Following the death earlier this year of their visionary co-founder, Building visited the architect practice to talk about its plans for the future
Will Alsop rocketed to fame in 2000 after bagging the Stirling Prize for his design of Peckham Library. In the following years he continued to evoke surprise, pleasure and discussion.
Alsop was renowned for his outspoken rejection of drab cityscape, with his own work celebrated for its wacky shapes and courageous use of colour.
During his life, Alsop went to a variety of practices, finally setting up aLL Design in 2011. He was also a professor of architecture, a Royal Academician and recipient of an OBE.
Following his death in May at the age of 70 Building sat down with aLL Design directors Marcos Rosello and Lucy Atlee, as well as associate director Maxine Pringle to catch up on the practice.
Rosello previously spent eight years at PRP architects, while Atlee worked at Gordon Murray and Alan Dunlop Architects before joining Will at RMJM and moving with him to aLL Design. Pringle worked with Will for many years, starting at SMC Alsop and then at ARCHIAL, RMJM and finally aLL Design.
The studio continues to work on a range of projects, including across offices in China and Doha, with £3m-4m worth of work in the pipeline. Below we publish a transcript of a conversation with co-founder Marcos Rosello on memories of Will, the direction of the firm, and exciting projects.
Did you prepare for life after Will?
We all wish Will was still here, and having Will with us was always a great benefit. This is Will’s first practice without his name, and there is a reason for that. From the beginning there was always an idea of what would happen if something happened to Will. We have always prepared for that scenario.
Because Will taught at many universities, he knew how to teach. And he specifically chose everyone here to bring them up. We have been trained in a way of working, and this is the right time to continue with Will’s DNA and move forward as a practice because we’re a really good age and we’re full of energy.
Did Will have any plans for the practice after his death?
No, Will didn’t think that far ahead. He was very particular about who is here, and he always wanted to make sure that the people who work here are the ones that will continue his legacy. It shows because we’ve been here since the beginning of aLL Design. Nobody really leaves.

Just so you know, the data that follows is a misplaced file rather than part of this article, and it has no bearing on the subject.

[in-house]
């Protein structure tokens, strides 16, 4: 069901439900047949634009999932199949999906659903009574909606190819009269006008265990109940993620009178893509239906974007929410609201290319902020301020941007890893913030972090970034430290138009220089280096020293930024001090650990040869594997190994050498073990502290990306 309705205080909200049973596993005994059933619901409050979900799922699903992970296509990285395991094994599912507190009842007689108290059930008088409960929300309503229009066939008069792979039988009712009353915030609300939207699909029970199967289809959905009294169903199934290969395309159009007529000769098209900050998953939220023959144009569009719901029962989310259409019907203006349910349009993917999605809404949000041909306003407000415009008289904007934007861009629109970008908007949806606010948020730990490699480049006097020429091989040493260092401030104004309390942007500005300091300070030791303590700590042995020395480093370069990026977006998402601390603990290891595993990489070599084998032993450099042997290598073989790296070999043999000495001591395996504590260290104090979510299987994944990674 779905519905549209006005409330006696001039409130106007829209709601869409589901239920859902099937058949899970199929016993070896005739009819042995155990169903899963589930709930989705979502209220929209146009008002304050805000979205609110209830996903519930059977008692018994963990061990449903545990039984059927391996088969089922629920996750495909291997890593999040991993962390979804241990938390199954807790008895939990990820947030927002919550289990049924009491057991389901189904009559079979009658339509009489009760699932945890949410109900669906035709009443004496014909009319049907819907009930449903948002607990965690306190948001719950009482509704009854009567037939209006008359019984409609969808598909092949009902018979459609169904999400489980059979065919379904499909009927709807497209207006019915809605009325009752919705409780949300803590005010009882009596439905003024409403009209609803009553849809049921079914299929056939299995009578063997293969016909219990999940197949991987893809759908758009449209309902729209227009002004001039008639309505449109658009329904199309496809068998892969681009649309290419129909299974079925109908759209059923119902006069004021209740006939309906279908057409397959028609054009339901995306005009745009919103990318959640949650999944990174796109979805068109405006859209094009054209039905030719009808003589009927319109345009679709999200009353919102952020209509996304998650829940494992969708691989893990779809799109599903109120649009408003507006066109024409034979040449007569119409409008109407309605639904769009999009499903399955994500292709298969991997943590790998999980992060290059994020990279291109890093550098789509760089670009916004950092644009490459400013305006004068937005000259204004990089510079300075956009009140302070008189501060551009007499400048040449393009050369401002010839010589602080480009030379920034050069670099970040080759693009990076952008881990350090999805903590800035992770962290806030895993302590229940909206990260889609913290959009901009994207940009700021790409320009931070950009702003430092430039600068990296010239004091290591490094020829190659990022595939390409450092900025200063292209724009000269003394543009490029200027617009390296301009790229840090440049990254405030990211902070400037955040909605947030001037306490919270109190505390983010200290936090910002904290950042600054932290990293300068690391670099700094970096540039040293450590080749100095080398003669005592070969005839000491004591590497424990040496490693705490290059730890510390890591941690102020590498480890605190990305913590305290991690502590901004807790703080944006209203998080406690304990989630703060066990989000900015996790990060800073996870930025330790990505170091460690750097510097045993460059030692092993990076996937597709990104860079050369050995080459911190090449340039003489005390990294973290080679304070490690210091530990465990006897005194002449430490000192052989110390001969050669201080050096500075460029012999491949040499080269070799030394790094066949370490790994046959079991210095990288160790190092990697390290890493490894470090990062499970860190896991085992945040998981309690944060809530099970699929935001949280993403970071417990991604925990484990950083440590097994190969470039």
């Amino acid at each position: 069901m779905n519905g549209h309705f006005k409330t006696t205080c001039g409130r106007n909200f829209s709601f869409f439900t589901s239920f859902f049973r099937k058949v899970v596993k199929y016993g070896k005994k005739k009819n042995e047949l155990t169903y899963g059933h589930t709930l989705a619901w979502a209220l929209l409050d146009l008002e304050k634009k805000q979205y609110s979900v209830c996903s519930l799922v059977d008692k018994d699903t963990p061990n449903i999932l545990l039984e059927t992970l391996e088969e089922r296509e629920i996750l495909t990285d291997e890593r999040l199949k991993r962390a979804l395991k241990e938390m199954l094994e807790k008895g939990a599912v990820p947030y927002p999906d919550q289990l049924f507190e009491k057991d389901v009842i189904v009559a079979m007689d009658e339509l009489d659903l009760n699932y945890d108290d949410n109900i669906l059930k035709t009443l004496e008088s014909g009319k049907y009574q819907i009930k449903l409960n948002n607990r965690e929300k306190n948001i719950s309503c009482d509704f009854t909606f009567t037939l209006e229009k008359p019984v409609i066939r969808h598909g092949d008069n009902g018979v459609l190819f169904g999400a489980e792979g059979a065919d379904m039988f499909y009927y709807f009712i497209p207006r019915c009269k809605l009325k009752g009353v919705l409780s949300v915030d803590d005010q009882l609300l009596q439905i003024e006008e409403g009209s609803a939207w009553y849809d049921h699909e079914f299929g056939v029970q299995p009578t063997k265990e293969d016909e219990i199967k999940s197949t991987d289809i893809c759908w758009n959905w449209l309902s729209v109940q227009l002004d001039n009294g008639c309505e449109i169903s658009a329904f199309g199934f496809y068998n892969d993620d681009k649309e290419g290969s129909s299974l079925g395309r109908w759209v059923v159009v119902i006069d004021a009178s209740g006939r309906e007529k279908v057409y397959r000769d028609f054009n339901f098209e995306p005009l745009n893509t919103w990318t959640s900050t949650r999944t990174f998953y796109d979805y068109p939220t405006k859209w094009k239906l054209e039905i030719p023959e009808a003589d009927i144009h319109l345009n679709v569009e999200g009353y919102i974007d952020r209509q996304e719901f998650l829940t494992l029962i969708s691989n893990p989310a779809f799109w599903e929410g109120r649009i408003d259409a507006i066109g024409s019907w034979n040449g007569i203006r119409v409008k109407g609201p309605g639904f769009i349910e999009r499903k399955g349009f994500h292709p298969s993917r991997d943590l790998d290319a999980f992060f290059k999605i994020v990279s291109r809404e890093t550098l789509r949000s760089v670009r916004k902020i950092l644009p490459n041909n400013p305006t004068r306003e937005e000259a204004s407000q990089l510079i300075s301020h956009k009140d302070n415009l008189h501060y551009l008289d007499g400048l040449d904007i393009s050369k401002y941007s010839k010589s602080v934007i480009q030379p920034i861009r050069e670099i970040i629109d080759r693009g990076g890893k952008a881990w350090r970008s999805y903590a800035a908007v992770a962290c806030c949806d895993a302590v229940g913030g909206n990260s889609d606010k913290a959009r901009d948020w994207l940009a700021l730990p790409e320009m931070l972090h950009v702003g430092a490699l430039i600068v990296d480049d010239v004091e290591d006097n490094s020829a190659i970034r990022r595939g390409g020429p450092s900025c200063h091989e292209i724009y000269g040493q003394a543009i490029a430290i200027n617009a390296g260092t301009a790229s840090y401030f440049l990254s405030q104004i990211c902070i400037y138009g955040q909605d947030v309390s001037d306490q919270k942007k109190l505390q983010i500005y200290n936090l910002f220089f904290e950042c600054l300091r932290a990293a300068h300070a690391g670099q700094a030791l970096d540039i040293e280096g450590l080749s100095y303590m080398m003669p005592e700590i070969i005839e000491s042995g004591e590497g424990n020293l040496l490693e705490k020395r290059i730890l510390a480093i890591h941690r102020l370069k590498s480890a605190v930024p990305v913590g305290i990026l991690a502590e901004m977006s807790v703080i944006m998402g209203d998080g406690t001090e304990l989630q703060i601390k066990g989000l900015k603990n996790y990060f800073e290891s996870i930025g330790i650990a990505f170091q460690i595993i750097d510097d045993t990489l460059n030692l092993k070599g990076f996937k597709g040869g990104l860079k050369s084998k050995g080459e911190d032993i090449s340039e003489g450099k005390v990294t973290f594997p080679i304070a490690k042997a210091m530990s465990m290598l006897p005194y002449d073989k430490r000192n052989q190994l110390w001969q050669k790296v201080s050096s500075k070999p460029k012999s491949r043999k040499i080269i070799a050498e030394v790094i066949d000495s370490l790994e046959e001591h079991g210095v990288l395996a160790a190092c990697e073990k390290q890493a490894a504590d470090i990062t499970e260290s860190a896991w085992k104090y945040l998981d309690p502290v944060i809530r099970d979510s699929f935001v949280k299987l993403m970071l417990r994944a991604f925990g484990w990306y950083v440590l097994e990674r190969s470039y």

But we’re going to continue to push the boundaries of design, and try and hit the sweet spot between commerciality and design.
What did you do after Will’s death?
Will died on a Saturday, so two days later on Monday morning we had breakfast together to check in. We sort of said ‘what should we do?’ And we decided to do a painting for Will, as it is what he would have wanted. We had a barbecue, got the canvas out, prepared it, and painted from that day forth until the days before his funeral.
Did Will wind down his workload in the last year of his life?
No. Will’s work was his life, and it was very clear that he would work for as long as possible. Will did everything to the full. He wanted a life well lived – that’s Will, in every way – but work was the thing that he lived for. And he couldn’t have worked a day longer. Even when he knew about it he still was coming in, being cheerful, and raising the glasses. He came to the office until about four weeks before his death, and on the day before [he died] he still did a couple of sketches.
How has the practice changed since it was founded?
How we make things has changed. We have to evolve ourselves as much as we can – the way we work is very scientific based in terms of how we produce things. I’m a real gadgeteer, I love technology and all of that kind of thing.
But we merge things from painting, sketching, to modelling in 3D, VR, BIM – every medium or canvas that could be appropriate. Revit and BIM are usually used for very rectilinear buildings, and you get people who say ‘you can’t do the curves and you can’t do the whacky shapes.’ But we do.
What is in the pipeline for aLL Design?
There are a lot that we can’t talk about just yet, but the Neuron Pod at Queen Mary’s university (pictured above) has recently started construction and it looks really cool. [The main contractor is Total Construction, with steelwork contractor Littlehampton Welding.]
Construction also starts on our Heliport Heights building in Battersea in a couple of months. It’s interesting because the planning restriction was for nine floors, but it looked all wrong at that height, so we made it 15 floors and the planners loved it. To be honest it is quite a dull area, so it is good when we are able to add a bit of colour. It’s something a bit different.
We think colour is really important, and colour doesn’t cost anything. Something that Will has distilled in us is that you shouldn’t be afraid to use colour, and we’re not. A lot of architects are, and that’s one of the shames about London. There is not enough colour.
We’re also proud of our residential Millharbour building (pictured below) which is just being finished [by developers F3GROUP for an unnamed client].